Will under-funding affect the EFSA?

- Last updated on GMT

Related tags: Food safety, European union, European food safety authority

A recent decision to cut the European Food Safety Authority's
budget by half is worrying many food industry experts. A food and
life sciences lawyer airs his concerns on the matter and throws
some light on the effects for the industry.

The birth of the European Food Safety Authority has been eagerly followed by players in the food industry. But recent news on the Parliament decision to cut half of the EFSA budget, and the fact that the Authority still lacks a location, has disappointed many. In this article, Raymond O'Rourke​, food and life sciences lawyer at Mason Hayes & Curran, shares his concerns with us. Is the EFSA in peril?

This month Commissioner David Byrne introduced tough new measures which for the first time will require EU Member States to draw up a list of criminal sanctions for a wide range of offences such as selling food with banned or unsafe levels of additives, hormones or pesticides; failing to notify contagious animal or shellfish diseases or slaughtering animals for meat without an official inspection.

These new rules are commendable and are aimed at boosting consumer confidence in the food they purchase. Unfortunately, Commissioner Byrne's initiative masks the fact that the idea of establishing a European Food Safety Authority (EFSA), which he launched with much fanfare over two years ago is now in peril because of the actions of the European Parliament and Member States.

The core task of the European Food Safety Authority, as yet without a permanent home, is to provide independent scientific advice in Europe on all matters with a direct or indirect impact on food safety. Although the EFSA has appointed an Executive Director, a Management Board and an interim Advisory Forum (composed of representatives of National Food Agencies in the Member States) it is still operating in an 'interim' fashion.

At the Laeken summit [December 2001], the Member States failed to agree on a location for the EFSA due to a stand-off between Helsinki (Finland) and Parma (Italy) as a suitable site. Unfortunately, while the EFSA was seen as crucial to the EU's plans to radically transform the regulatory regime for foodstuffs following a number of food crises such as BSE and Dioxin contamination, it was incorrectly seen at Laeken as a 'prize' for a certain Member State, rather than a body aimed at enhancing consumer confidence and food safety.

The Member States have failed at subsequent summits to even add this issue as an item to their agenda for decision. The Danish and Greeks have failed to make it a priority matter to be solved during their Presidency of the EU Council. Member States promised consumers to make food safety a priority issue for the EU. It seems those sentiments were merely 'empty promises'.

The European Parliament has also placed obstacles in the way of the full establishment of the EFSA. From being a strong advocate of the Authority, the Parliament in December 2002 has begun to 'play politics' with the budget for the EFSA. The Commission had requested a budget of €16.5m for 2003 [its first year of operation], but the Parliament decided to give the Authority only half of this budget keeping the remainder in 'reserve' until the Member States decide on a permanent location for the Authority and the Parliament has given its views on the work plan of the EFSA for 2003.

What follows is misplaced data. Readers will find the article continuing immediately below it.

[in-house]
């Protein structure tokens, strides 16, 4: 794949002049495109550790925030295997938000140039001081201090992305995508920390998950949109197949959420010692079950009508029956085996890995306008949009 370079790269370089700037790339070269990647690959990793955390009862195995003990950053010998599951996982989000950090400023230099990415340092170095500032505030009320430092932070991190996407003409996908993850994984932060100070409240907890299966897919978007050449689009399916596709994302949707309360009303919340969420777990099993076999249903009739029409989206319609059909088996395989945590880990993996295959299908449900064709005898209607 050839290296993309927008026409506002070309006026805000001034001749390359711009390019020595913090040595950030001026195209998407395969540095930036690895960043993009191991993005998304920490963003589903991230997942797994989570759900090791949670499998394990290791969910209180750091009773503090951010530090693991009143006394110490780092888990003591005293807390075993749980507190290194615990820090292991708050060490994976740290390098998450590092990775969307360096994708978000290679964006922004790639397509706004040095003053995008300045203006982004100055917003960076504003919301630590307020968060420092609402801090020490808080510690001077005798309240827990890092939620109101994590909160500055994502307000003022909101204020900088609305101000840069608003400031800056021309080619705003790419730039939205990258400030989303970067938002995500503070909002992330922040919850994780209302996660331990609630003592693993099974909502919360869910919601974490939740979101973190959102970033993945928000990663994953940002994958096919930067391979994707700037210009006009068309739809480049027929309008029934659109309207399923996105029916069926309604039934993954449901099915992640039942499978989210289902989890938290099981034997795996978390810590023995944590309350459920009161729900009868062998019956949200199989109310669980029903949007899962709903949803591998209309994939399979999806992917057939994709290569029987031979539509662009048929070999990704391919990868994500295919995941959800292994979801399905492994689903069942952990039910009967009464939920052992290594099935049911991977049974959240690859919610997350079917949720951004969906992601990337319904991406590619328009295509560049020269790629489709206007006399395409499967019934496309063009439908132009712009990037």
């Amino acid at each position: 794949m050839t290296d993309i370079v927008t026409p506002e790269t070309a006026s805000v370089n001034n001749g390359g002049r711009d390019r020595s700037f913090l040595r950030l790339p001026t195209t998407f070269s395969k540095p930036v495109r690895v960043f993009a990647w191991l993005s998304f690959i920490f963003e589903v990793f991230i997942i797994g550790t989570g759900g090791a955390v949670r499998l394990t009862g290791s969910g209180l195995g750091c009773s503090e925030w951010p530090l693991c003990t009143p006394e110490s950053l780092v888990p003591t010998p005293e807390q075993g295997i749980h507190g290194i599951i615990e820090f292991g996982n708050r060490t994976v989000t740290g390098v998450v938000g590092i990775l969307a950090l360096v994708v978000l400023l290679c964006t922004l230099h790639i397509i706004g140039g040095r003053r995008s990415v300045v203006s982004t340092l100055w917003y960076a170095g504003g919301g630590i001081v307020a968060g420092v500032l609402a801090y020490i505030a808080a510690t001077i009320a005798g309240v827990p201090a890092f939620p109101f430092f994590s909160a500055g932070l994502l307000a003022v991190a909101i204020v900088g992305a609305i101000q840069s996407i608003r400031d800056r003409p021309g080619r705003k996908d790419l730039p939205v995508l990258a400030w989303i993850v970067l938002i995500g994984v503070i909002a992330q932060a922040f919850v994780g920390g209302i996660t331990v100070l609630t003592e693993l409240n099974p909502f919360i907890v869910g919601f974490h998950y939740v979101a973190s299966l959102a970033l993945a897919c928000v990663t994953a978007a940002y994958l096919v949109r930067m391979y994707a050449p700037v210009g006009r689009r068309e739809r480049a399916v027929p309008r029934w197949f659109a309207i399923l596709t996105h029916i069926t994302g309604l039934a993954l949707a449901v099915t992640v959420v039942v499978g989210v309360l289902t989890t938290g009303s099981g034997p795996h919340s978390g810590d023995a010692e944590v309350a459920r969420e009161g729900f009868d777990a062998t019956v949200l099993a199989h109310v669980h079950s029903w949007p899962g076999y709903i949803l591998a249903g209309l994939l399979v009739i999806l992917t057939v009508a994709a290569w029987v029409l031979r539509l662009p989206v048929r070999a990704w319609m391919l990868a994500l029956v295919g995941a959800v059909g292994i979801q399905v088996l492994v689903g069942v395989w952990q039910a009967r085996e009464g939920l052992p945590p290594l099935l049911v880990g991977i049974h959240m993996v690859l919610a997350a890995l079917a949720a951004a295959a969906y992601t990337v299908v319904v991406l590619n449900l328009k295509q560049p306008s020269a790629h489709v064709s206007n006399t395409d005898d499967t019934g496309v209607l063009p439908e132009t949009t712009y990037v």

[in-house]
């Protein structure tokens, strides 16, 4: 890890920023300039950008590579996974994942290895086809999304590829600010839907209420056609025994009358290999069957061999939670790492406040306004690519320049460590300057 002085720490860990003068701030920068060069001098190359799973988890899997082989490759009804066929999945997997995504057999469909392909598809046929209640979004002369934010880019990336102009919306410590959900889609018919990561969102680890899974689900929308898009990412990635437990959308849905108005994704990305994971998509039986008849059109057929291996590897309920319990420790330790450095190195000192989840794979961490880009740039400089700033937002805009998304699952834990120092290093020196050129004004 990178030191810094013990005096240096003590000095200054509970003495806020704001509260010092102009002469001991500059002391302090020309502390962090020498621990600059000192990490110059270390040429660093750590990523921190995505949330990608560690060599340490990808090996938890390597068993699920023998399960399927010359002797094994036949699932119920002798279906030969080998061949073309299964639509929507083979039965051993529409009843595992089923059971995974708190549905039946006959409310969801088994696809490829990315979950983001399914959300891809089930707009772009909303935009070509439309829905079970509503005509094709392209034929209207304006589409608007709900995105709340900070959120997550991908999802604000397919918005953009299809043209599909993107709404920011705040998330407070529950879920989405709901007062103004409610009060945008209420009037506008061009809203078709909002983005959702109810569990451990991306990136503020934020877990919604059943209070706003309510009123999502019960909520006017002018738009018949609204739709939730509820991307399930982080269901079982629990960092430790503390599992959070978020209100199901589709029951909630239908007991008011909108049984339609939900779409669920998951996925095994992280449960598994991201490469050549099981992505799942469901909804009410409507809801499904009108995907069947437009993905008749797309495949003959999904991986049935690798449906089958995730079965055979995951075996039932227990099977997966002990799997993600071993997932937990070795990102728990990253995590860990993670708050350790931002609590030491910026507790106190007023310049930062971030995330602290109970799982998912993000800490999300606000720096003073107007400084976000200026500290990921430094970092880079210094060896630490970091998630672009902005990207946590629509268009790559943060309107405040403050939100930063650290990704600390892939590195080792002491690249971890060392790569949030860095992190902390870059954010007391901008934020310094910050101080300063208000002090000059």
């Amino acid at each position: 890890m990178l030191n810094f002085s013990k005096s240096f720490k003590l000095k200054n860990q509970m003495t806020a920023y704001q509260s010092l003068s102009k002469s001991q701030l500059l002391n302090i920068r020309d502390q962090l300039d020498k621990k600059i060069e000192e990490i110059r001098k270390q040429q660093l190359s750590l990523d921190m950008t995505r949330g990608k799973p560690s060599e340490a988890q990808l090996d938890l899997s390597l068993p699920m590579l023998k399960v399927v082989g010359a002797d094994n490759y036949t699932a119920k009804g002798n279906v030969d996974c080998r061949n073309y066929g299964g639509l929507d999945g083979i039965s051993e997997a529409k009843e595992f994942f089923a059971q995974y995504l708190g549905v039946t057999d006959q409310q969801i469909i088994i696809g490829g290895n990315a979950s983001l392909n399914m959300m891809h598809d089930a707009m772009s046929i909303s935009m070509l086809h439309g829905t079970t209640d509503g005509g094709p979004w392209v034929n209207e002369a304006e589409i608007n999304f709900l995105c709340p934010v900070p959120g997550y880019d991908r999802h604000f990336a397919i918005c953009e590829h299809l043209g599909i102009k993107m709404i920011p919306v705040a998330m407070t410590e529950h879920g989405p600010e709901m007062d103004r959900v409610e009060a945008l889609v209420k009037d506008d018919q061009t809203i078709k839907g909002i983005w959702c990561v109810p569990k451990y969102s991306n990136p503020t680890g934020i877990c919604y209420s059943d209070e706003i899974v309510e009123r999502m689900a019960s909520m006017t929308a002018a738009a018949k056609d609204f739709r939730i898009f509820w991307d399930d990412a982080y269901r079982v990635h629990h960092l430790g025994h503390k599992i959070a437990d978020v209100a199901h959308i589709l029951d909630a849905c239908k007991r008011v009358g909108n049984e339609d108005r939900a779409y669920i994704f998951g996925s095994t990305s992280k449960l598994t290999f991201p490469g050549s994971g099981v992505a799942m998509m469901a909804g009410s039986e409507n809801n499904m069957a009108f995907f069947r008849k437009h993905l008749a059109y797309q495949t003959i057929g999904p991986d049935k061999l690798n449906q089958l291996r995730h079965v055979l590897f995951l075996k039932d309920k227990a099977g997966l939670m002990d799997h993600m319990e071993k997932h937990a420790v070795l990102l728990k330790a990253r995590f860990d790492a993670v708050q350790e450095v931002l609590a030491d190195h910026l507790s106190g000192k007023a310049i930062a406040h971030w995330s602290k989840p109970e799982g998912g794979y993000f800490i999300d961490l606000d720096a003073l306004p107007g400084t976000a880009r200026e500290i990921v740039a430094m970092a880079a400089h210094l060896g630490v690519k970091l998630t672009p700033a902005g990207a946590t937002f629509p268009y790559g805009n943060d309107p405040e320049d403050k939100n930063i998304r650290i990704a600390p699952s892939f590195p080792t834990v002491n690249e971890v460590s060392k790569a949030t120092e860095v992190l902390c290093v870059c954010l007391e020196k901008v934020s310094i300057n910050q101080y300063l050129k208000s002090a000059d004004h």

Half the allotted budget for the EFSA is insufficient for it to properly discharge all the responsibilities envisaged for the new Authority. There is no evidence so far that the Member States have taken note of the Parliament's concerns regarding a location, therefore the Parliament may inadvertently be stifling the Authority at birth, an unusual position for an institution that prides itself on representing the interest of consumers.

The major food safety issue in 2003 will be the enlargement of the European Union. Food safety is a major challenge in the context of accession negotiations. The EU is particularly concerned that sub-standard food products from third countries might find their way onto the EU market due to the fact that certain Central and Eastern European countries have inadequate border inspection posts. Allied to that is the concern that the food safety control systems existing in some of the Accession countries at present are inadequate. Yet, it seems the EU institutions are prepared to face this challenge without an adequately resourced and structured European Food Safety Authority.

In March 2000 at Dublin Castle, Niall Fitzgerald, chairman of Unilever, said that the cost of the European Food Safety Authority should be seen as an investment to prevent the damage of future food safety crises.

"I hope that Member States will be prepared to fund the necessary resources. If not, it will be difficult for national and European politicians to live up to their earlier commitments to restore public confidence in food."

The EU Council and European Parliament should heed his words - the EFSA is very much at the 'developmental' stage but the recent actions of the Council and Parliament certainly do not demonstrate that those EU institutions are prioritising food safety as they once promised.

Installing the European Food Safety Authority was a clear sign from Europe that it would sincerely tackle the increasing food safety issues of the day. Food safety is not just about introducing more and more legislation, it is also about aligning that legislation with an adequate EU-wide institution aimed at providing the EU institutions with the best available scientific advice. The EU Council and European Parliament must act now to demonstrate their continued interest in consumer protection and food safety before the next food crisis emerges.

Related topics: Processing & Packaging

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